• The successful holiday activities and food programmes run by West Berkshire Council last year will continue in 2022, funding having recently been secured from the government. Those who are entitled to participate will be contacted by their schools in good time.
• West Berkshire Council is accepting applications for a new grant scheme to support businesses in hospitality, leisure and accommodation that have been impacted by Omicron. See more details here.
• Surviving to Thriving, a joint venture set up by WBC and Greenham Trust is aimed at all not-for-profit organisations operating in West Berkshire and will provide varying sizes of grants (from £500 up to a maximum of £30,000) to help them to carry out their activities (possibly online), make one-off purchases or set up new initiatives to help to mitigate the impacts of Covid-19 on mental health and wellbeing.
• Click here for information about lateral flow tests available in West Berkshire.
• The West Berkshire Covid dashboard can be visited here.
• Click here for the latest news from West Berkshire Council.
• Click here for details of consultations currently being run by West Berkshire Council.
• Click here for the latest libraries newsletter from West Berkshire Council.
• Click here for the latest Covid newsletter from West Berkshire Council.
• Click here for the latest residents’ newsletter from West Berkshire Council.
• Click here for the latest business newsletter from West Berkshire Council.
• Click here for the latest environmental newsletter from West Berkshire Council.
• West Berkshire, Vale of White Horse, Wiltshire and Swindon Councils have their own web pages relating to the outbreak. Click here as follows for the high-level links for West Berkshire, Vale of White Horse, Wiltshire and Swindon.
• Click here to visit the website for West Berkshire Council’s Community Support Hub. You can also call 01635 503 579 to speak to the the Building Communities Together team. The Hub has also set up two FAQ pages, for residents and for businesses. You can also click here to sign up to receive the Hub’s e-bulletins and click here to see the weekly updates.
• You can click here to choose to receive all or any of West Berkshire Council’s e-newsletters.
• Click here for a post listing the various places which are offering a takeaway and/or delivery service. As with the volunteers’ post above, if you are aware of any others, let us know.
• The animals of the week aren’t animals but giant sponges that live at the bottom of the Arctic Can and thrive by hoovering up the remains of organic life that settles on the sea bed: proof if proof be needed that nature has a lot to teach us about recycling.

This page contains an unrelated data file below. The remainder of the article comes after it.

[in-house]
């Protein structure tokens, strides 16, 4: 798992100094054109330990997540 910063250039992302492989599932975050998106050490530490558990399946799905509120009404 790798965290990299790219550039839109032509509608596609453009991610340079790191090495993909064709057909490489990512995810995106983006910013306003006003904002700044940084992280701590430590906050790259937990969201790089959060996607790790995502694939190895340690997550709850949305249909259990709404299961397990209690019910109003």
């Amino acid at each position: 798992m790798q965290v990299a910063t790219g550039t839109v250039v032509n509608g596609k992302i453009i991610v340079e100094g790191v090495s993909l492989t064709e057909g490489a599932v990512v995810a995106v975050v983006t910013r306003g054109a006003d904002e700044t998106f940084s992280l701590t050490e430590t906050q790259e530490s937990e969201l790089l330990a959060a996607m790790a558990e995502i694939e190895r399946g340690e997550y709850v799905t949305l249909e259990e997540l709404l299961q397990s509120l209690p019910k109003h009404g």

• The letters section of the Newbury Weekly News includes, as well as ones referred to elsewhere, communications on the subjects of: refugees; windfall taxes; the cost of Brexit; quick tickets; and the impact of EVs on the National Grid.
• A number of good causes have received valuable support recently including: brighter Futures (thanks to the Royal Wootton Bassett & District Rotary Club); Newbury Cricket Club (thanks to Newbury Town Council); Swings and Smiles (thanks to the Woolton Hill Village Market); numerous local charities (thanks to parish and town councils and Greenham Trust).
The quiz, the sketch and the song
• And here we are putting our tinsel round our necks for the Song of the Week. I loved this song when I first heard way back in whenever it was and I love it still. Now you can too – Mary’s Prayer by Danny Wilson. Danny Wilson was the name of the band, not the singer: they named themselves after main character in the Sinatra film Meet Danny Wilson. This naming decision could have been predicted to cause a lot of confusion, and it did. Indeed, it was one of the reasons the band split up. Great song, though.
• Time for some warm Prosecco out of a chipped coffee mug to wash down the Comedy Sketch of the Week. Not a sketch as such but as good as: some of the rants from one of the funniest men on the planet, David Mitchell, during Would I Lie to You?
• Having finished recording and uploaded the results to Facebook, you can now turn your mind to the Quiz Question of the Week. This week’s question is: Elizabeth II recently clocked up 70 years on the throne. However, she has some way to go to catch up with Sobhuza II, the Paramount Chief of Swaziland. For how long did he reign? Last week’s question was: Which is the only triple landlocked state in the USA (ie surrounded by states which are surrounded by landlocked states, which are in turn also surrounded by landlocked states)? Step forward Nebraska for this strange and singular honour.